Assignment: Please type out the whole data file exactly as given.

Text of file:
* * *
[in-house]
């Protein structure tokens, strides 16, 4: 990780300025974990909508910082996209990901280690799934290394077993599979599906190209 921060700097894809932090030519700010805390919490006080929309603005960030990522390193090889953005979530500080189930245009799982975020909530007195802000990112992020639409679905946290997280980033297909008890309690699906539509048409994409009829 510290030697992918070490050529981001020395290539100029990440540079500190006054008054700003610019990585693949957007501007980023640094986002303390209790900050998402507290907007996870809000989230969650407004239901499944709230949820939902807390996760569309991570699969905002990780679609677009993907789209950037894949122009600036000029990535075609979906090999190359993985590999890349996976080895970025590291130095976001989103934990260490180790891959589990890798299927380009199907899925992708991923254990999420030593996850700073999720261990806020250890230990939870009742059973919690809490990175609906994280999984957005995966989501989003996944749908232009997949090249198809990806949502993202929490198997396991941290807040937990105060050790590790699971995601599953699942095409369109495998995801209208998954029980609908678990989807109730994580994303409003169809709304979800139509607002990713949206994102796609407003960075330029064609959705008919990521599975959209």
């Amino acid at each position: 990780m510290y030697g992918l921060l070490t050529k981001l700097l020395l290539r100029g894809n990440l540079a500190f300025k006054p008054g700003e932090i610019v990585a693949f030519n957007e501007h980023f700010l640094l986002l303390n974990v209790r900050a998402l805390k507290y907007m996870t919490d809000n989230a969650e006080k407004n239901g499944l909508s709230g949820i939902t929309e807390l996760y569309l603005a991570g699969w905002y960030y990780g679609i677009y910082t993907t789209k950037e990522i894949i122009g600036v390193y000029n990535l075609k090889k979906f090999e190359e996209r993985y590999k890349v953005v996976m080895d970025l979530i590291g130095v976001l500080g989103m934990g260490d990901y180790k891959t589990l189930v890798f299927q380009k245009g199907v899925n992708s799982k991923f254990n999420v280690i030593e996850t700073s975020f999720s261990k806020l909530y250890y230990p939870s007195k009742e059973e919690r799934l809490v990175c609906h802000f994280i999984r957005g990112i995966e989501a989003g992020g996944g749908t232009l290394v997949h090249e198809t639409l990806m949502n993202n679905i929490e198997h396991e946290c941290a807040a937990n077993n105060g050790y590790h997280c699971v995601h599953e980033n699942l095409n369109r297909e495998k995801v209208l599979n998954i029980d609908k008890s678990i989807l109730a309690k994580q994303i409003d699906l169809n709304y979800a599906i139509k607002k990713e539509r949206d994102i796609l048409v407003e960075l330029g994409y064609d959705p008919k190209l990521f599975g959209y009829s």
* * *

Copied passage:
[in-house]
């Protein structure tokens, strides 16, 4: 990780300025974990909508910082996209990901280690799934290394077993599979599906190209 921060700097894809932090030519700010805390919490006080929309603005960030990522390193090889953005979530500080189930245009799982975020909530007195802000990112992020639409679905946290997280980033297909008890309690699906539509048409994409009829 510290030697992918070490050529981001020395290539100029990440540079500190006054008054700003610019990585693949957007501007980023640094986002303390209790900050998402507290907007996870809000989230969650407004239901499944709230949820939902807390996760569309991570699969905002990780679609677009993907789209950037894949122009600036000029990535075609979906090999190359993985590999890349996976080895970025590291130095976001989103934990260490180790891959589990890798299927380009199907899925992708991923254990999420030593996850700073999720261990806020250890230990939870009742059973919690809490990175609906994280999984957005995966989501989003996944749908232009997949090249198809990806949502993202929490198997396991941290807040937990105060050790590790699971995601599953699942095409369109495998995801209208998954029980609908678990989807109730994580994303409003169809709304979800139509607002990713949206994102796609407003960075330029064609959705008919990521599975959209």
């Amino acid at each position: 990780m510290y030697g992918l921060l070490t050529k981001l700097l020395l290539r100029g894809n990440l540079a500190f300025k006054p008054g700003e932090i610019v990585a693949f030519n957007e501007h980023f700010l640094l986002l303390n974990v209790r900050a998402l805390k507290y907007m996870t919490d809000n989230a969650e006080k407004n239901g499944l909508s709230g949820i939902t929309e807390l996760y569309l603005a991570g699969w905002y960030y990780g679609i677009y910082t993907t789209k950037e990522i894949i122009g600036v390193y000029n990535l075609k090889k979906f090999e190359e996209r993985y590999k890349v953005v996976m080895d970025l979530i590291g130095v976001l500080g989103m934990g260490d990901y180790k891959t589990l189930v890798f299927q380009k245009g199907v899925n992708s799982k991923f254990n999420v280690i030593e996850t700073s975020f999720s261990k806020l909530y250890y230990p939870s007195k009742e059973e919690r799934l809490v990175c609906h802000f994280i999984r957005g990112i995966e989501a989003g992020g996944g749908t232009l290394v997949h090249e198809t639409l990806m949502n993202n679905i929490e198997h396991e946290c941290a807040a937990n077993n105060g050790y590790h997280c699971v995601h599953e980033n699942l095409n369109r297909e495998k995801v209208l599979n998954i029980d609908k008890s678990i989807l109730a309690k994580q994303i409003d699906l169809n709304y979800a599906i139509k607002k990713e539509r949206d994102i796609l048409v407003e960075l330029g994409y064609d959705p008919k190209l990521f599975g959209y009829s």